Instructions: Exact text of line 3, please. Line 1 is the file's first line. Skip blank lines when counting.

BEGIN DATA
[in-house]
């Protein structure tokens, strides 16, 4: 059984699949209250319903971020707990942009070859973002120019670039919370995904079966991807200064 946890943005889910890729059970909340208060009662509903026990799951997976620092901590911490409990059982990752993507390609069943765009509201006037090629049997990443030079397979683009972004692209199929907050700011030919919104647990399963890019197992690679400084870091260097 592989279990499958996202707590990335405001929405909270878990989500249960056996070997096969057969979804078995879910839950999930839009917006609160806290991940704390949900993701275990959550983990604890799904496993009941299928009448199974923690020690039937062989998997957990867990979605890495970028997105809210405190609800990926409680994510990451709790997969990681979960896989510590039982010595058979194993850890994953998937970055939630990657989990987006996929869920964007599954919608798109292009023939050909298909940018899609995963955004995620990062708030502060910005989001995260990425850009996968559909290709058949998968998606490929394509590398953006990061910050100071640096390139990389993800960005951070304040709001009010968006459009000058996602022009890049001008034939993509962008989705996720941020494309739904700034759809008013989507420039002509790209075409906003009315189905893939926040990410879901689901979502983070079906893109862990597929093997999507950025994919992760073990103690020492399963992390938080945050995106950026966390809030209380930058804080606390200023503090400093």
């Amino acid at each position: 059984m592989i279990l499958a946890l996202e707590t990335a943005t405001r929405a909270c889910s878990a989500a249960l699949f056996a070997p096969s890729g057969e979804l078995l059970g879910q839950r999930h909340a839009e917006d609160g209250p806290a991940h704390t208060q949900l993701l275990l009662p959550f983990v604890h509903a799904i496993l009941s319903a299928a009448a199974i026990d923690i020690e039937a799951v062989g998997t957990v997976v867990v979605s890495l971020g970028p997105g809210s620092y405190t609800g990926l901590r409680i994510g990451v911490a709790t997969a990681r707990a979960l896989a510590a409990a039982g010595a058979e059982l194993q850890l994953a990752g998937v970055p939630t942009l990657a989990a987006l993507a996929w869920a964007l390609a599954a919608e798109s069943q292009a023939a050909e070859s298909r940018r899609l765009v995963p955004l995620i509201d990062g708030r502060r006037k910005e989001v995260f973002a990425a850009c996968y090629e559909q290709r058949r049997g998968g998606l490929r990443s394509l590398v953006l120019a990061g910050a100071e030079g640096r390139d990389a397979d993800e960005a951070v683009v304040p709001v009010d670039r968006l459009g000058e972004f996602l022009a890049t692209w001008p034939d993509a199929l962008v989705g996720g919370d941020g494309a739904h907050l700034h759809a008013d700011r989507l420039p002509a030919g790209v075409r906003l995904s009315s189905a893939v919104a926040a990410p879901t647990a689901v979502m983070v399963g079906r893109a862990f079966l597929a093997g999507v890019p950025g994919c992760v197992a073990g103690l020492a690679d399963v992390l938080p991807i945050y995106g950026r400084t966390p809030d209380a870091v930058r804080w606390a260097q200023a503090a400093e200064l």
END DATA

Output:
């Amino acid at each position: 059984m592989i279990l499958a946890l996202e707590t990335a943005t405001r929405a909270c889910s878990a989500a249960l699949f056996a070997p096969s890729g057969e979804l078995l059970g879910q839950r999930h909340a839009e917006d609160g209250p806290a991940h704390t208060q949900l993701l275990l009662p959550f983990v604890h509903a799904i496993l009941s319903a299928a009448a199974i026990d923690i020690e039937a799951v062989g998997t957990v997976v867990v979605s890495l971020g970028p997105g809210s620092y405190t609800g990926l901590r409680i994510g990451v911490a709790t997969a990681r707990a979960l896989a510590a409990a039982g010595a058979e059982l194993q850890l994953a990752g998937v970055p939630t942009l990657a989990a987006l993507a996929w869920a964007l390609a599954a919608e798109s069943q292009a023939a050909e070859s298909r940018r899609l765009v995963p955004l995620i509201d990062g708030r502060r006037k910005e989001v995260f973002a990425a850009c996968y090629e559909q290709r058949r049997g998968g998606l490929r990443s394509l590398v953006l120019a990061g910050a100071e030079g640096r390139d990389a397979d993800e960005a951070v683009v304040p709001v009010d670039r968006l459009g000058e972004f996602l022009a890049t692209w001008p034939d993509a199929l962008v989705g996720g919370d941020g494309a739904h907050l700034h759809a008013d700011r989507l420039p002509a030919g790209v075409r906003l995904s009315s189905a893939v919104a926040a990410p879901t647990a689901v979502m983070v399963g079906r893109a862990f079966l597929a093997g999507v890019p950025g994919c992760v197992a073990g103690l020492a690679d399963v992390l938080p991807i945050y995106g950026r400084t966390p809030d209380a870091v930058r804080w606390a260097q200023a503090a400093e200064l």